We started talking right away and I told him how good I was feeling. Along with the tips I mentioned in part 1 that Andee gave me, she also said if you feel good at mile 40 that is where you start pushing. I remember reading that and thinking that was the most ridiculous thing I had heard – feeling good at mile 40? Hah. Well there I was, feeling good at mile 40.
We were running right away and had some people following us too. I would run up all the little hills and was pushing myself a little harder here. Chris asked if I had seen the clock when I came in, knowing that my A goal was a sub 10. I said I had and that I knew it would be close, but I wasn’t worried about it. I just wanted to finish strong.
The trails were so beautiful out in this section and it was fun to be sharing these moments with Chris. He was impressed with how well I was running, I think he had expected much worse. Around mile 45 I started getting tired and had to take some breaks, but every time I would start running again.
The miles clicked by and I knew we were getting close to the massive climb to the finish line. Then we turned the corner and it pretty much smacks you in the face. I had to walk a lot of mile 47, it was so steep and my legs were just too tired to run up, plus I don’t think my “run” was any faster. It switches from gravel to pavement somewhere in the last 2 miles and Chris was trying to get me to run more. He would tell me to just run to the fence or run to that sign. So I listened and started running. I was just ready to be done!
ran shuffled most of the last 2 miles following Chris along. At mile 49 he asked me if I wanted to turn around and run back to the start (insinuating a 100 mile race). I laughed. The closer we got, the more people were around cheering us on and the more I could taste the finish line. Pretty soon I could hear the announcer and I just kept on running.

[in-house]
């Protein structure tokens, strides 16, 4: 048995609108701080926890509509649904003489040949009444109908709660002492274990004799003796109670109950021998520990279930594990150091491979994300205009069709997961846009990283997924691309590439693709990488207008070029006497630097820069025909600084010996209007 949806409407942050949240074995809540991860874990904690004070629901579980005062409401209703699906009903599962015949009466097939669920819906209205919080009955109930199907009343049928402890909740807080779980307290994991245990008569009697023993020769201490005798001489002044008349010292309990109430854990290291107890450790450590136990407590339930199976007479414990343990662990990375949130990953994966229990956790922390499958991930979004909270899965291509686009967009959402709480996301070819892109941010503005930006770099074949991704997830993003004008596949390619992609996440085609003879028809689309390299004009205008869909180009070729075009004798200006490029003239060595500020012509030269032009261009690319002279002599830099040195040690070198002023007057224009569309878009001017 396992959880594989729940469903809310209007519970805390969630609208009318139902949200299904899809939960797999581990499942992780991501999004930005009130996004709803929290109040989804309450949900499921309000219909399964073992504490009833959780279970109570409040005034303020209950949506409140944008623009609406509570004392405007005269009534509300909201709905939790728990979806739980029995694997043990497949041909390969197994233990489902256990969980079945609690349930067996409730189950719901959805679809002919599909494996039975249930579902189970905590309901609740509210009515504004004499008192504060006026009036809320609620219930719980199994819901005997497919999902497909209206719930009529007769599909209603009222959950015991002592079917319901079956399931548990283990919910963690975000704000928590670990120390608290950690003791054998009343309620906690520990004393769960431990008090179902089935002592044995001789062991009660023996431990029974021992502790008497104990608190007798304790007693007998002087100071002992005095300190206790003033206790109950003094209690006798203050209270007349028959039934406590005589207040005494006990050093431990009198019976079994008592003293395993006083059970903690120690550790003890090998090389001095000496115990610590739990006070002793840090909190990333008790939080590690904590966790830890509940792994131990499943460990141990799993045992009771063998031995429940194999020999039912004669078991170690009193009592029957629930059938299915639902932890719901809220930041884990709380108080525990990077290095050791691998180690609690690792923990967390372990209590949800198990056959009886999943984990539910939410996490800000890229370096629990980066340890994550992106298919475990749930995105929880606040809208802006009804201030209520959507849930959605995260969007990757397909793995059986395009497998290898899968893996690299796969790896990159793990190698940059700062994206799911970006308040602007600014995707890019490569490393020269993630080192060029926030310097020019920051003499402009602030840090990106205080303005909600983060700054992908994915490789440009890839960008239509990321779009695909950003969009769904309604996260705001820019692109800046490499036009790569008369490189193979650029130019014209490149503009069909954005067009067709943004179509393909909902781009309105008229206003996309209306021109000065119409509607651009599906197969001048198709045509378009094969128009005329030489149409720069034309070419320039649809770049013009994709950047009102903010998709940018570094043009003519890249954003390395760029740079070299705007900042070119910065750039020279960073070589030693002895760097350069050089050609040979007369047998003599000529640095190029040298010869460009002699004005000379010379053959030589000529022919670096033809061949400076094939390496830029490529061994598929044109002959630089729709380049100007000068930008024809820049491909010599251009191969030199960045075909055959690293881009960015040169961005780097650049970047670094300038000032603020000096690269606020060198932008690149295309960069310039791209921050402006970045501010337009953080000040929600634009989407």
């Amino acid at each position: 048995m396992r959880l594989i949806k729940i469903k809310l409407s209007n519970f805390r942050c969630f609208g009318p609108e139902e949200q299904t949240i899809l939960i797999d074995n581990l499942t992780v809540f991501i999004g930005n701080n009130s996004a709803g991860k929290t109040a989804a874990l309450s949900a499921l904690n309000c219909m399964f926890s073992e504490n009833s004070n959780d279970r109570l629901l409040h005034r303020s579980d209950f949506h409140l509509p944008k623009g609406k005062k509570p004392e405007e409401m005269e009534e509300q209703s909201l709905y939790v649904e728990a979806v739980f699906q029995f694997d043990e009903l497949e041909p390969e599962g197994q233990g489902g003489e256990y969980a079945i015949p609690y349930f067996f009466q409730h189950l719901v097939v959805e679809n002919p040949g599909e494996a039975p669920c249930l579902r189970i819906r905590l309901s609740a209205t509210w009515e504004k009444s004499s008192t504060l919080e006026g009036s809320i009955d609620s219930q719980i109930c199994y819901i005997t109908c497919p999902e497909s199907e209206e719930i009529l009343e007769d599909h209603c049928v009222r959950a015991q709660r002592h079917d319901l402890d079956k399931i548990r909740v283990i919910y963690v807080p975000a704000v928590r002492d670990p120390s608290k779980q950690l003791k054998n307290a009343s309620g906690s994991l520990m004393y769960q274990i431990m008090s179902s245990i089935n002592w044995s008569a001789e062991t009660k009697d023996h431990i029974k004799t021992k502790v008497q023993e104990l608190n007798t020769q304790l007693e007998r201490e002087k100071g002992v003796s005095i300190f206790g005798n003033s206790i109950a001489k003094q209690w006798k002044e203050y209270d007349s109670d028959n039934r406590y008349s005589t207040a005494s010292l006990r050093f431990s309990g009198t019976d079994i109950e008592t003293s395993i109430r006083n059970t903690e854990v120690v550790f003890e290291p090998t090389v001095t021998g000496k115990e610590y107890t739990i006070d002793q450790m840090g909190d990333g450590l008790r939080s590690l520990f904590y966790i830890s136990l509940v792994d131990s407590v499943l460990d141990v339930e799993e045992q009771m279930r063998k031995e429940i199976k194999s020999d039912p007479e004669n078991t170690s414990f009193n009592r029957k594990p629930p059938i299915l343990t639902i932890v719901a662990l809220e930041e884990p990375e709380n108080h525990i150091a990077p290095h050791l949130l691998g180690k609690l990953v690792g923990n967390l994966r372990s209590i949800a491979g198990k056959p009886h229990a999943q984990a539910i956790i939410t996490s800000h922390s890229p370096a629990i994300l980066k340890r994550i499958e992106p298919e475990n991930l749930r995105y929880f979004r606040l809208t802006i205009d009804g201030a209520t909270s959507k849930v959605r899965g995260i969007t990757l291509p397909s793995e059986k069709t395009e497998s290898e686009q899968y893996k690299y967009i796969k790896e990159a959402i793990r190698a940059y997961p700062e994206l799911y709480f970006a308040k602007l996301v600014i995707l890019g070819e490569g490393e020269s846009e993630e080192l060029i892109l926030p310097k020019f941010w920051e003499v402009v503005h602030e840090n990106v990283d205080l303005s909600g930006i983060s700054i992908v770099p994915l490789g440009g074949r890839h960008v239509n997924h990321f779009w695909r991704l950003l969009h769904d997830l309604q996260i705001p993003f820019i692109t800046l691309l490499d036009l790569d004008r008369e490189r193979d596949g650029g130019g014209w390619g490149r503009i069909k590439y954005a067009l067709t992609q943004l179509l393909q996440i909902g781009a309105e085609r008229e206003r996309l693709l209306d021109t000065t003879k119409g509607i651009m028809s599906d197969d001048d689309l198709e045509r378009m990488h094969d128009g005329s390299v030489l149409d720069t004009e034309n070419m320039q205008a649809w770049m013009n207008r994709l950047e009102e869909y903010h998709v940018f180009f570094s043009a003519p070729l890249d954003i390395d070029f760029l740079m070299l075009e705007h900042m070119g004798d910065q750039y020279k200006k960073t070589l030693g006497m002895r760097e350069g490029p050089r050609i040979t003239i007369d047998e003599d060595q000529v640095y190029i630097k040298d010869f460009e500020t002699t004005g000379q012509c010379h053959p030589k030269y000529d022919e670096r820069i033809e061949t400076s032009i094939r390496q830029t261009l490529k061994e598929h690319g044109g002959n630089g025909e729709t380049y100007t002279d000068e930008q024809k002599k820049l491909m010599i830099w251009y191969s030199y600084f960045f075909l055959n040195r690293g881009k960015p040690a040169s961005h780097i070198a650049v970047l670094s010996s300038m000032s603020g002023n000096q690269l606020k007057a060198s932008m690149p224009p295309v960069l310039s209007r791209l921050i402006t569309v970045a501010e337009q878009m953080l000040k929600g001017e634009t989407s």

There was a tiny steep little hill to get up onto the main part of the road and I charged up that thing, or at least I felt like it was a charge. I asked Chris “where is the finish line?!” and then saw I had to turn right, then right again and I would be in the finish shoot.
Chris split off as I made turned right the second time and I saw some SFM and Inside Trail friends. I was fighting back tears and couldn’t wipe the smile off my face.
I was the happiest runner in all the world at that moment.
(source for both)
As I continued running down the shoot I looked up and saw my friends screaming for me, I was so excited to see them and could not stop smiling.
I made the final baby turn and there it was, what I had been running for over 10 hours for. I had done it.
10 hours, 17 minutes and 9 seconds later, I had covered 50 miles.
I was handed my finisher’s jacket and Chris was right there when I looked up. The tears started running and I was a very happy girl.
We hung out in the finisher’s village, meeting up with friends, telling stories from the day and just enjoying it all as I sat there beaming. I couldn’t believe it was over and that it had gone so well. Sure I could have done without my stomach being mad, but really, it couldn’t have been a more perfect day. I couldn’t have asked for a better first 50 miler.
I have always heard and even said the phrase “the race is just the victory lap from all the training” and this time I truly, 100% believe that.
My crew and pacers were incredible and this day wouldn’t have been half as amazing without them. They are the best.
On our way home, I got on twitter, email and facebook and I was blown away by all the support I had been getting all day. I don’t have enough thank you’s, but thank you. Thank you for reading, your cheering for me, for supporting me and inspiring me every single day.
When I started this journey to my first 50 miler, I really had no idea what it was going to mean, how I would feel or what I would think of it all. What I know now is this was by far the best thing I have done yet and I feel like I can accomplish anything.